Wayfarer came from a simple desire to play with balance through the use of contrasting vertical and horizontal lines.  The scarf is a blend of two stitch families: Garter Stitch (seen on the right side of the piece), which creates horizontal ridges that directly contrast to the vertical element of slipped-stitch ridges (seen on the left side of the scarf).

The ridge-like vertical columns wander and play across a field of Garter Stitch creating geometric motifs that move and change at varying intervals over the piece’s length.  The scarf measures approximately 78″ after blocking, a generous length that invites a good number of wraps for volume around the neck.

The interesting thing about the asymmetrical motifs is that, depending on which way you wear Wayfarer (how many wraps, and where these wraps fall) you’ll see different parts of the pattern at different times.  It’s a simple concept but very pleasing to the eye (and the mind!).

I chose “Sap” for this project — one of the brightest and boldest members of Shelter’s palette – because I think it creates great visual ‘pop’ while drawing attention to the unique texture the scarf features. It also looks great with a classic brown leather trench coat, which in my book is always good enough reason for a color choice!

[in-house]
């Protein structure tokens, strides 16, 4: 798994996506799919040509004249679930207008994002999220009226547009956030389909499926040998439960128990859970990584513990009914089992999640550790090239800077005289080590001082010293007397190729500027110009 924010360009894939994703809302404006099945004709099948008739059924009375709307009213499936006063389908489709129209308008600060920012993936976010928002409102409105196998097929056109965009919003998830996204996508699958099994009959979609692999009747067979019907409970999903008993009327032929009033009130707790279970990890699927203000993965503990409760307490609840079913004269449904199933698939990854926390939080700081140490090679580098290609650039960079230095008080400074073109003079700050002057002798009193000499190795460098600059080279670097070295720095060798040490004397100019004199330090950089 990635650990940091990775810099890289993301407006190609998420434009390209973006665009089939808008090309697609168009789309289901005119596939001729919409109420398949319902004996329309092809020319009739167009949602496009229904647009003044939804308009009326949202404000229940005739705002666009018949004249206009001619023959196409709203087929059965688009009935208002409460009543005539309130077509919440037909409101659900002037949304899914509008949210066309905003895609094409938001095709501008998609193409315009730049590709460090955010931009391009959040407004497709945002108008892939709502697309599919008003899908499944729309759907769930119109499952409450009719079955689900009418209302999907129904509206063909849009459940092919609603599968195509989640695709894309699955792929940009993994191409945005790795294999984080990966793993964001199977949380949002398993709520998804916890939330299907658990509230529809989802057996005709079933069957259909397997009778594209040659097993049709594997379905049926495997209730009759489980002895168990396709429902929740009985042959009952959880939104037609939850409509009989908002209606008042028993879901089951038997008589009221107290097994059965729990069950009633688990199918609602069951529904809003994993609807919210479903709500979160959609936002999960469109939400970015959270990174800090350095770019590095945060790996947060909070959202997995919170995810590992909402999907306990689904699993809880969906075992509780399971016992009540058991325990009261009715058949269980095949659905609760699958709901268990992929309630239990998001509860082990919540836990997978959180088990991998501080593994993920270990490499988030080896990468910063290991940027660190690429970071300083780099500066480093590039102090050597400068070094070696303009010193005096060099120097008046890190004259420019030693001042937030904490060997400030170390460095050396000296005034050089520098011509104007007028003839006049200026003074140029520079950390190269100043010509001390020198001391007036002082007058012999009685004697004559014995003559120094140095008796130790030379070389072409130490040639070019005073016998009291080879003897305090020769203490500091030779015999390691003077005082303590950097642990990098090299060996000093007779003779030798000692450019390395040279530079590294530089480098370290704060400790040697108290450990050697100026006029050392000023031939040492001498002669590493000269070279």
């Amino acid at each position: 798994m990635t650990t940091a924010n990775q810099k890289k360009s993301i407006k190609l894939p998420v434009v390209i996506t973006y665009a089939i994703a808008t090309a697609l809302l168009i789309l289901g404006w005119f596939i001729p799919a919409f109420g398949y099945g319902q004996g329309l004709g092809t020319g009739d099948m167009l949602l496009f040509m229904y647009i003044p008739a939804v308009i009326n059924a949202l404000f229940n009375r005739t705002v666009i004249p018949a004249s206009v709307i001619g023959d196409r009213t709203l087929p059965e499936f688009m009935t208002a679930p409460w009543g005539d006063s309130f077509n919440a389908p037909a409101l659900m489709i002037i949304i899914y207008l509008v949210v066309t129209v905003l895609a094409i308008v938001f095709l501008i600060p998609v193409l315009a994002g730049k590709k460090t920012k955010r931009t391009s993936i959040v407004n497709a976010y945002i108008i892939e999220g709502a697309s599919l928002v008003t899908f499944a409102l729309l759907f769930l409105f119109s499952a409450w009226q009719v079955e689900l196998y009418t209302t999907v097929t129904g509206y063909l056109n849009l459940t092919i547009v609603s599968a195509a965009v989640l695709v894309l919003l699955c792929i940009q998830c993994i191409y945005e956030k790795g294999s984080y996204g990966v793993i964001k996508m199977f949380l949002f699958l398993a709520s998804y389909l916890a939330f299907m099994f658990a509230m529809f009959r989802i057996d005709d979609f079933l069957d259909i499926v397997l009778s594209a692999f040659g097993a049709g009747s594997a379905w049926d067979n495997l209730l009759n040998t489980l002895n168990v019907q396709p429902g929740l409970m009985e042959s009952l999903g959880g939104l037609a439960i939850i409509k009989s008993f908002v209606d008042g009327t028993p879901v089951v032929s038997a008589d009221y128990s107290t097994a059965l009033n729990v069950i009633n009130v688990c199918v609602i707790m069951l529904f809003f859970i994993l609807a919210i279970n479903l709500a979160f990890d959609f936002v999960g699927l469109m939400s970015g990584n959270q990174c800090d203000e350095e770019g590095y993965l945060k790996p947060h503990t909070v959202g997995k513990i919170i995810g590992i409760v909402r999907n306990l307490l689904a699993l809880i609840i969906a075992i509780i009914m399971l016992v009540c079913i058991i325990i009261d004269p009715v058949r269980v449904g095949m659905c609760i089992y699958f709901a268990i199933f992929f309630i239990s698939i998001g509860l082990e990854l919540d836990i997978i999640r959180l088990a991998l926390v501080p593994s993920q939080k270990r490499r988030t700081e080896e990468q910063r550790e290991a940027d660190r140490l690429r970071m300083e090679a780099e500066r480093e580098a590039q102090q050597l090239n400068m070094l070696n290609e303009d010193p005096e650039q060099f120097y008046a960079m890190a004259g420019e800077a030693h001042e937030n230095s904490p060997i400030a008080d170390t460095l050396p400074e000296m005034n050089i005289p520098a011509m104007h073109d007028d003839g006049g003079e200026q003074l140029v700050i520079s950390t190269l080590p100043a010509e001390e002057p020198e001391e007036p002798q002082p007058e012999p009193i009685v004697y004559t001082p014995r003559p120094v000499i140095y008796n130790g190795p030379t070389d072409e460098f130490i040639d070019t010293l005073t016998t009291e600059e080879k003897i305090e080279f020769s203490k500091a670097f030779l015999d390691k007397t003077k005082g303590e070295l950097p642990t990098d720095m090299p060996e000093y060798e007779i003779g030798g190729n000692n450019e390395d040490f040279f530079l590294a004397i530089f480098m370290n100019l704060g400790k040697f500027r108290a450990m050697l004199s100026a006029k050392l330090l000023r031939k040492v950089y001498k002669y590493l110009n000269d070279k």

The photos above show the two main motifs that transform the balance between the horizontal and vertical ridges through gently curved, angular shapes. These shapes are achieved simply with different combinations of increases and decreases throughout the pattern.

This design has really become a personal favorite – then again, I’m a lover of simple geometric play so I guess that makes sense!  I blocked mine with blocking wires stretching it ever so slightly to create a flat and fluid fabric that shows off the motifs in a slightly more formal manner.  Less precise blocking will allow a more squishable texture, which is also fantastic.  Hey, you might just need two.